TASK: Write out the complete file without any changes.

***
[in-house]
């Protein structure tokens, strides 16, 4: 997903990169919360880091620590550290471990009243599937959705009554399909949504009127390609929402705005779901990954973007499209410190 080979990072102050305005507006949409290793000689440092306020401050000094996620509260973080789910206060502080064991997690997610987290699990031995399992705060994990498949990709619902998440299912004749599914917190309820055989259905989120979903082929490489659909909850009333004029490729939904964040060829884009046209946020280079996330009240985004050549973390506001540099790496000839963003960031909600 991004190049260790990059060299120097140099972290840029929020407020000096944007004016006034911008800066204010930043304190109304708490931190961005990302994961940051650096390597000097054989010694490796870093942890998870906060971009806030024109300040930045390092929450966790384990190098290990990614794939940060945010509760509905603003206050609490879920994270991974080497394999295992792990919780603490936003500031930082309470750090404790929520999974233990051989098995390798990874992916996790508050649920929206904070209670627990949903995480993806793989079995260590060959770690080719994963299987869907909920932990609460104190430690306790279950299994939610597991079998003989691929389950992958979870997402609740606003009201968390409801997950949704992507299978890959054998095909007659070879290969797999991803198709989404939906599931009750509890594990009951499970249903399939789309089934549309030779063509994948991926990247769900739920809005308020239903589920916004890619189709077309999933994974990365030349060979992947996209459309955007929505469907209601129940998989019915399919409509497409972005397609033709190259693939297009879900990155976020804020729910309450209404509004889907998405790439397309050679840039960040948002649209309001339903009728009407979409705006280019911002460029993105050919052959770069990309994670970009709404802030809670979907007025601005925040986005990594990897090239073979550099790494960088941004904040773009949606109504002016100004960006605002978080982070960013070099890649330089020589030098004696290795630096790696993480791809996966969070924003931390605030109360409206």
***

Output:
[in-house]
């Protein structure tokens, strides 16, 4: 997903990169919360880091620590550290471990009243599937959705009554399909949504009127390609929402705005779901990954973007499209410190 080979990072102050305005507006949409290793000689440092306020401050000094996620509260973080789910206060502080064991997690997610987290699990031995399992705060994990498949990709619902998440299912004749599914917190309820055989259905989120979903082929490489659909909850009333004029490729939904964040060829884009046209946020280079996330009240985004050549973390506001540099790496000839963003960031909600 991004190049260790990059060299120097140099972290840029929020407020000096944007004016006034911008800066204010930043304190109304708490931190961005990302994961940051650096390597000097054989010694490796870093942890998870906060971009806030024109300040930045390092929450966790384990190098290990990614794939940060945010509760509905603003206050609490879920994270991974080497394999295992792990919780603490936003500031930082309470750090404790929520999974233990051989098995390798990874992916996790508050649920929206904070209670627990949903995480993806793989079995260590060959770690080719994963299987869907909920932990609460104190430690306790279950299994939610597991079998003989691929389950992958979870997402609740606003009201968390409801997950949704992507299978890959054998095909007659070879290969797999991803198709989404939906599931009750509890594990009951499970249903399939789309089934549309030779063509994948991926990247769900739920809005308020239903589920916004890619189709077309999933994974990365030349060979992947996209459309955007929505469907209601129940998989019915399919409509497409972005397609033709190259693939297009879900990155976020804020729910309450209404509004889907998405790439397309050679840039960040948002649209309001339903009728009407979409705006280019911002460029993105050919052959770069990309994670970009709404802030809670979907007025601005925040986005990594990897090239073979550099790494960088941004904040773009949606109504002016100004960006605002978080982070960013070099890649330089020589030098004696290795630096790696993480791809996966969070924003931390605030109360409206």